Apple pretty much invented the lightweight laptops category with the original MacBook Air, but the best lightweight laptops don’t necessarily have an Apple logo on the lid. There’s a good selection of useful, powerful ultraportables out there, and once you start talking Apple money you’re into very exciting territory indeed – although if you’re looking to spend a lot less, some of the best budget laptops are pretty portable too.
We’re firmly in mid- to high-end territory here, though. The HP Elite Dragonfly is a spectacularly thin 2-in-1 that can be configured as a very impressive Windows PC, and the new Apple MacBook Air is a generational change for the Mac: with Apple’s new Silicon the days when buying an Air felt like paying for style over substance are long gone.
If you’re looking for the best ultraportable laptops we think both of these laptops should be on your shortlist, but as we’ll discover they are very different machines designed for very different kinds of use.
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HP Elite Dragonfly vs MacBook Air: design and display
The HP has a 13.3-inch, 1,920 x 1,080 IPS delivering 400 nits of brightness, and you can also specify a 4K HDR panel with 550 nits. The display’s hinge enables you to work in laptop mode, tablet mode, tent mode for sharing content and media mode for watching video. The casing is magnesium and weighs 990g in standard specification. The thickest point is 16mm.
You know what the MacBook Air looks like. The design is getting on a bit but it’s a typically impressive Apple laptop with a 13.3-inch IPS panel delivering 400 nits and resolutions of up to 2,560 x 1600. It too is 16mm thick but it’s heavier than the HP at 1.29kg.
The HP comes in one colour choice, an iridescent blue called Dragonfly Blue that’s really very pretty. The MacBook Air comes in a coppery gold, silver and a near-black Space Grey. In that latter option it’s almost identical to the MacBook Pro.
HP Elite Dragonfly vs MacBook Air: processor, storage and graphics
The MacBook Air is almost identical to the MacBook Pro inside, too. Both laptops have the same Apple M1 processor system that combines GPU, CPU and memory in a single unified design. It’s ridiculously fast, but the MacBook Air’s fanless design does mean you’ll experience throttling under really heavy loads in order to keep the temperature down. If that’s an issue you’ll need to look at the MacBook Pro instead.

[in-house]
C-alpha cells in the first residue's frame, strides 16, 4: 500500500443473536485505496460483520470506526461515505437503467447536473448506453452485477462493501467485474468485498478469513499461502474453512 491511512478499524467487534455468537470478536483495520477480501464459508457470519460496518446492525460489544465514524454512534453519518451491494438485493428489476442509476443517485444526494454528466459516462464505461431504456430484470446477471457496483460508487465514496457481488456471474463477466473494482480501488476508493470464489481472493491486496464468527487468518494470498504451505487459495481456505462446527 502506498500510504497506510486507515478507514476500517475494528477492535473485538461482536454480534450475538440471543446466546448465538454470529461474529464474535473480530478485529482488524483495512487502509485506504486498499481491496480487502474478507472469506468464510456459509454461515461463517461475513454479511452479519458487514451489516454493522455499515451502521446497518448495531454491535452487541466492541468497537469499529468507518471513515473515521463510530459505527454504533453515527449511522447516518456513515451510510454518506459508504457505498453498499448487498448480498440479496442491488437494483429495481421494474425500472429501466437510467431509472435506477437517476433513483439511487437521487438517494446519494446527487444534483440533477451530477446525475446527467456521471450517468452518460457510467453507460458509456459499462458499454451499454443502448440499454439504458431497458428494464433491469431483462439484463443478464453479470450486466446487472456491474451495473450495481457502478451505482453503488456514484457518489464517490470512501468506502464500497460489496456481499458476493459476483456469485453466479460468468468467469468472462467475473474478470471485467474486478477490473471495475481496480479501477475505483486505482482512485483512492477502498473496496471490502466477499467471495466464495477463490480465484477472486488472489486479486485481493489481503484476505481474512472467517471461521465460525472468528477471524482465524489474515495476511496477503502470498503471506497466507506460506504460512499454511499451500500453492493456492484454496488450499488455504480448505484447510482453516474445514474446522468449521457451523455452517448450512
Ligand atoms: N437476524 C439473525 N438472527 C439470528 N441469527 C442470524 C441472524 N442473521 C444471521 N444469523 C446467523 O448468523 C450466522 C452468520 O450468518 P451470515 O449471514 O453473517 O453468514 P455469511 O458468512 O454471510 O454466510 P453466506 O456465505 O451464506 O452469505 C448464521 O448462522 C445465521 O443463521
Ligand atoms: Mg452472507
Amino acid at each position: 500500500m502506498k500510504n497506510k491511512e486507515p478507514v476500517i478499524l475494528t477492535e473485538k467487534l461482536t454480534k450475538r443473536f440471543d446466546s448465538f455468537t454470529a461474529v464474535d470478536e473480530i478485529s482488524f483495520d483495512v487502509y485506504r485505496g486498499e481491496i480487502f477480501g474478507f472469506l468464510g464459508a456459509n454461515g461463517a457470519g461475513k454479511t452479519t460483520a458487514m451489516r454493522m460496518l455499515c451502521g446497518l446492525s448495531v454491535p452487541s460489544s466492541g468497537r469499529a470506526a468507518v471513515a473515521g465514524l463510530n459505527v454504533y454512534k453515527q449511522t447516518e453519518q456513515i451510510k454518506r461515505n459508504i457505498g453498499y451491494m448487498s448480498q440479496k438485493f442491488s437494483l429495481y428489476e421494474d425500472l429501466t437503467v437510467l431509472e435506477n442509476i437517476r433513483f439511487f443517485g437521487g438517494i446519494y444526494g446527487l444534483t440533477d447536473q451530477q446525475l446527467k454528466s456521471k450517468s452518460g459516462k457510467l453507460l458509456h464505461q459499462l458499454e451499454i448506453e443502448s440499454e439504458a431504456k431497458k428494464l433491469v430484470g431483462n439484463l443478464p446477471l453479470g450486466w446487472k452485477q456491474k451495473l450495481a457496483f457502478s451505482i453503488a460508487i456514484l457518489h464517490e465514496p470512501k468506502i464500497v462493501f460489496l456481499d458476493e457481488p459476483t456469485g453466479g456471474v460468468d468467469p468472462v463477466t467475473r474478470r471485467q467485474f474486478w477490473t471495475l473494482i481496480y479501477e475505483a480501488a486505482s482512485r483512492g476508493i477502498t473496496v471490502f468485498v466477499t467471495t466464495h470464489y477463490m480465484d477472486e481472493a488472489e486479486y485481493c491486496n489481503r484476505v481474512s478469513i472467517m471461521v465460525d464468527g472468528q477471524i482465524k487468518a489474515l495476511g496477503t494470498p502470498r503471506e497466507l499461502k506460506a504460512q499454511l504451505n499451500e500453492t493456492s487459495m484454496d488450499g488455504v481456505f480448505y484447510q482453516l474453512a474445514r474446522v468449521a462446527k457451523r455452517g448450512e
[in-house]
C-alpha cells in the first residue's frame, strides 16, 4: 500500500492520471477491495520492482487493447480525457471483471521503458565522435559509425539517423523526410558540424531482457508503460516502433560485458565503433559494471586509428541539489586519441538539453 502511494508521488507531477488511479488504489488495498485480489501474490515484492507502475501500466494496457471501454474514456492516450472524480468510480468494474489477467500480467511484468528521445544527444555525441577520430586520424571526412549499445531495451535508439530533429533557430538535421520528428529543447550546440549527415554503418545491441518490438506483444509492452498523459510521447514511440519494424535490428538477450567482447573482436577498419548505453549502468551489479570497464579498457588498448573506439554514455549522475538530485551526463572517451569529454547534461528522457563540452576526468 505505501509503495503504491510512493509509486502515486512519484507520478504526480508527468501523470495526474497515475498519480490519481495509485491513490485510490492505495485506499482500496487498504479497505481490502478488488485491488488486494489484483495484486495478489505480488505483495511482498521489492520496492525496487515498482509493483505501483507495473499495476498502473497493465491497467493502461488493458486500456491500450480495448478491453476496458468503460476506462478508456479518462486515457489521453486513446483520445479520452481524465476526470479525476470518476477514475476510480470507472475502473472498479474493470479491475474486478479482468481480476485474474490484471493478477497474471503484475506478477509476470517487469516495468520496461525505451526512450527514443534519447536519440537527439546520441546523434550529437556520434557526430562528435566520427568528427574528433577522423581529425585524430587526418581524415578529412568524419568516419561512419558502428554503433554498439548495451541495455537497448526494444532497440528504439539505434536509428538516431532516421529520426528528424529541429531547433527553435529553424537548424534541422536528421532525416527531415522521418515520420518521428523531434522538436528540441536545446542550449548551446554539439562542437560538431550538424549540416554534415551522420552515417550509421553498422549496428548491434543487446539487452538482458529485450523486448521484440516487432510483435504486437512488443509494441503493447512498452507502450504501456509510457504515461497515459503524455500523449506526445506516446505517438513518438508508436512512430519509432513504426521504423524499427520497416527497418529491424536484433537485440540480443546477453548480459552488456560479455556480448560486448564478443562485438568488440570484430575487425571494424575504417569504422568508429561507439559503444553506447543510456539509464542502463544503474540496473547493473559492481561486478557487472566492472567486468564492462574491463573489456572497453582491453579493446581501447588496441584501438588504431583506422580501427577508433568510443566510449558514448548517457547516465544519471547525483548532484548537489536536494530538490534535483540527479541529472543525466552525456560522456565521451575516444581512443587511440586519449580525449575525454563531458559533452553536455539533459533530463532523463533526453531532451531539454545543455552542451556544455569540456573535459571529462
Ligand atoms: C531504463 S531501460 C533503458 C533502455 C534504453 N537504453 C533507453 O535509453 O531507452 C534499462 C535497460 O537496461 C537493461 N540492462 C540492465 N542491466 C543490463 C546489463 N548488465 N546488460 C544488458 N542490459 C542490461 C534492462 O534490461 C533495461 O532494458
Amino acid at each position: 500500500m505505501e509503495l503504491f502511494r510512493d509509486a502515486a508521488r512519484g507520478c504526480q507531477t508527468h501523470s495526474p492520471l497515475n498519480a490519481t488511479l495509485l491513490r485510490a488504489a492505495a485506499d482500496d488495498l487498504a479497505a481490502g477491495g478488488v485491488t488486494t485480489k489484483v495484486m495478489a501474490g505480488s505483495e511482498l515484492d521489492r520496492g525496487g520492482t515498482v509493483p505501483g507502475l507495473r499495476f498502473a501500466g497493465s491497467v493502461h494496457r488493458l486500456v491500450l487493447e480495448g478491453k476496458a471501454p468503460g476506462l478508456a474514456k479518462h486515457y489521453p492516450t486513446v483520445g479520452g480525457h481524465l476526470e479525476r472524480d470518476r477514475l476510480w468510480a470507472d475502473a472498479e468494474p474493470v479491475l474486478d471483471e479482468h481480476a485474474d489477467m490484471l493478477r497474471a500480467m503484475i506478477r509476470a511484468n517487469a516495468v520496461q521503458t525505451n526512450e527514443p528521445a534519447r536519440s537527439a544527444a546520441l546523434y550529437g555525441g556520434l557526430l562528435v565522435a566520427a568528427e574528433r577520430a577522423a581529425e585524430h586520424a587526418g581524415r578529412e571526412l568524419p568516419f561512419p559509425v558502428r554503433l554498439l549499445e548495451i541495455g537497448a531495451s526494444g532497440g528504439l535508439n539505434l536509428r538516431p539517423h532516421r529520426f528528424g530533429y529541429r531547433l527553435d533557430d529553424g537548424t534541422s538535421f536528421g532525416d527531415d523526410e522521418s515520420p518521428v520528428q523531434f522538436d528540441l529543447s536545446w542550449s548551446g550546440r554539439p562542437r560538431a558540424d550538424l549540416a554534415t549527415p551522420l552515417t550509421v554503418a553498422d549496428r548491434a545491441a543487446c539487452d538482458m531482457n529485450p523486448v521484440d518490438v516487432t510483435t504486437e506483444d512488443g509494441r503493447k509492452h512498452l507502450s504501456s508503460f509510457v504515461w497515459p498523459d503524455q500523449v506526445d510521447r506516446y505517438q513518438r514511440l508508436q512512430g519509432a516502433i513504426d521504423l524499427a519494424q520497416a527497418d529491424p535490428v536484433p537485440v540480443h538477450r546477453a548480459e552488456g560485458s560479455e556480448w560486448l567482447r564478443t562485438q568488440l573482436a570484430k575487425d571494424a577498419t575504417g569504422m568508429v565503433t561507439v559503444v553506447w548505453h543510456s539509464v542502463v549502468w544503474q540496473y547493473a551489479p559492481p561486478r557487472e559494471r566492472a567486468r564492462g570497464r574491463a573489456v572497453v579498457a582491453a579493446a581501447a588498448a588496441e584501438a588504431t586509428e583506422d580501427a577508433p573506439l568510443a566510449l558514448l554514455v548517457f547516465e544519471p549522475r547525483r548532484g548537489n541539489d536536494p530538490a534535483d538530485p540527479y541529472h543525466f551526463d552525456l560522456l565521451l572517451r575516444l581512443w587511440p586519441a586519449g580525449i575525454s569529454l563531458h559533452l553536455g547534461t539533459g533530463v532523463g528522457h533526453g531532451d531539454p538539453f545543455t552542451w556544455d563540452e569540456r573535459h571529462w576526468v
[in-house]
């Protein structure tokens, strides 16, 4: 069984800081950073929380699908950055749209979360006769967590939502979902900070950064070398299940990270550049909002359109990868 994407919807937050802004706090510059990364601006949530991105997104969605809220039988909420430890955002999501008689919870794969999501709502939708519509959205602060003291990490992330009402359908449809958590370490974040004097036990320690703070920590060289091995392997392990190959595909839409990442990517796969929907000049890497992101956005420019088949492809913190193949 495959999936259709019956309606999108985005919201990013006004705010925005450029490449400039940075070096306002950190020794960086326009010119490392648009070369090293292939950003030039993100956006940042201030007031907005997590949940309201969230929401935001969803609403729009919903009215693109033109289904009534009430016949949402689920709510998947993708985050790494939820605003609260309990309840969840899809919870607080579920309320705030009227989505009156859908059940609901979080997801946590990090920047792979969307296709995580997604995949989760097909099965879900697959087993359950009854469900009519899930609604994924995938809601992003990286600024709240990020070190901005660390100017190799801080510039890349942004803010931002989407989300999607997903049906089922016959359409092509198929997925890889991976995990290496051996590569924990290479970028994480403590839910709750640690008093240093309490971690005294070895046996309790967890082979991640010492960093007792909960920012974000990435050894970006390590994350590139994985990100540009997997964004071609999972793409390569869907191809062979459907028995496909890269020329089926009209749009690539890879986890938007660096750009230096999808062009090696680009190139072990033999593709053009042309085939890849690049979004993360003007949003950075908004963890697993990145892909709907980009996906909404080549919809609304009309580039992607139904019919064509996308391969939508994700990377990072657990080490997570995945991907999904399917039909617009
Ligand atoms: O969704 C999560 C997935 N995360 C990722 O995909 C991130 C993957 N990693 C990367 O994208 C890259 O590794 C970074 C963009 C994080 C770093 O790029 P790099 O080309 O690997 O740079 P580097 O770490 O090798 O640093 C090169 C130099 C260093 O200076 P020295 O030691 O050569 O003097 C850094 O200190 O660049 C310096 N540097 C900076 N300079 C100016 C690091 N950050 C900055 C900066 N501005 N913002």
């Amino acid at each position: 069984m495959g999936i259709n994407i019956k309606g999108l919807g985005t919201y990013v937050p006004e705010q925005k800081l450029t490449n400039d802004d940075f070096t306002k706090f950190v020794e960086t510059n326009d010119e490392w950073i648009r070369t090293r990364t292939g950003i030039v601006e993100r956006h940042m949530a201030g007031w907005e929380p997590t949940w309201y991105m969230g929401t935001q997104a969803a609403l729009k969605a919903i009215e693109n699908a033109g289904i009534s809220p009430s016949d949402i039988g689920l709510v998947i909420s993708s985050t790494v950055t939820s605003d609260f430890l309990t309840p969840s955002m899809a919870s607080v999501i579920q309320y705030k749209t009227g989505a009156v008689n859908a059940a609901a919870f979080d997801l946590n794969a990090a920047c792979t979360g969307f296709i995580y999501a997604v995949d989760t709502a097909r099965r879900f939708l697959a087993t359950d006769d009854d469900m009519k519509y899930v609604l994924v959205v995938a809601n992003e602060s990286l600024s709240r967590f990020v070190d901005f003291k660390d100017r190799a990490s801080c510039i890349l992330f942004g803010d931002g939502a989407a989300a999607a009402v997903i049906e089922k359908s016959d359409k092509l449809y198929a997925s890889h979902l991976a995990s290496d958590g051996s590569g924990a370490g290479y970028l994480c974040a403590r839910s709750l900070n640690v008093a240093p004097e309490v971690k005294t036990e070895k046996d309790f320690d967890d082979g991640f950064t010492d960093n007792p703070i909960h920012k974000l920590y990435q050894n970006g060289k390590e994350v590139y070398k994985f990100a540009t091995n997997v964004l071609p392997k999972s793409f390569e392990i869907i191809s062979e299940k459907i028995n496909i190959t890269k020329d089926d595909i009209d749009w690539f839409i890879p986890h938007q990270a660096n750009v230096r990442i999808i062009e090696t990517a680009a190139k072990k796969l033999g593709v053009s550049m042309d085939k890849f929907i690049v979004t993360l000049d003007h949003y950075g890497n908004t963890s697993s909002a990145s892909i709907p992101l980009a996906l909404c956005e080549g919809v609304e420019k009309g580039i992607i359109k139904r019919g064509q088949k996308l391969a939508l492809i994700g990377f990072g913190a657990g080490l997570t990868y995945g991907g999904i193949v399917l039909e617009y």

The Air comes with an 8-core Apple M1 and a 7-core GPU, although you can configure it with an 8-core GPU if you wish. There’s 8GB or 16GB of unified memory and 256GB to 2TB of SSD storage.
The HP has an 8th generation quad-core Core i5-8265U processor with 16GB of RAM, Intel UHD Graphics 620 and a 512GB SSD with 32GB Intel Octane Memory for storage acceleration. You can specify it with a Core i7-8565U.
It’s hard to compare Apples with Intels because they’re very different designs, but benchmark after benchmark shows the M1 outperforming almost all of the existing Mac range – including the MacBook Pro with a tenth-generation Intel Core i9.
The HP delivers around 10 hours of battery life. The M1 MacBook Air promises 15 hours of wireless web browsing or 18 hours of Apple TV movie playback.
HP Elite Dragonfly vs MacBook Air: connectivity
The MacBook Air is minimalist when it comes to ports: there’s a headphone socket and just two Thunderbolt/USB 4 ports, one of which is used for charging. They support Thunderbolt 3, DisplayPort and USB 3.1 Gen 2. Wireless is Wi-Fi 6 (802.11ax) and Bluetooth 5.
The HP has twin Thunderbolt / USB-C connectors with power delivery 3.0, an HDMI 1.4 port, a USB 3.1 Gen 1 (charging) port and an audio jack. The Wi-Fi is gigabit 802.11ax / Wi-Fi 6 and the HP has Bluetooth 5.
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HP Elite Dragonfly vs MacBook Air: price and verdict
The MacBook Air starts at £999 and the HP Elite Dragonfly is £1,618.80. However, to bring the MacBook Air up to the same SSD size is a total of £1,249, so we’re not worlds apart here.
Let’s assume you’re coming to this without any existing financial or emotional investment in Windows or macOS. The MacBook Air is much faster for much less money, and its display is much sharper too. It’s not as pretty as the HP, it’s heavier and its design is showing its age, but if you want the most bang per buck this is the lightweight laptop to go for.
Or at least, it is if you already have a tablet or can’t imagine a use case for a convertible. The swivelling display of the HP Elite Dragonfly means you’re effectively getting two devices in one: a laptop for the work stuff and a tablet for kicking back on the sofa (or site visits or commuting, when all that returns). The HP may not be as fast but it’s not a slowcoach either, and while the display isn’t as good as the Mac’s (upgrading to 4K is another £300ish, which makes the price difference even more dramatic) it’s more flexible for people who need a computer that works everywhere, not just where you can sit down to type.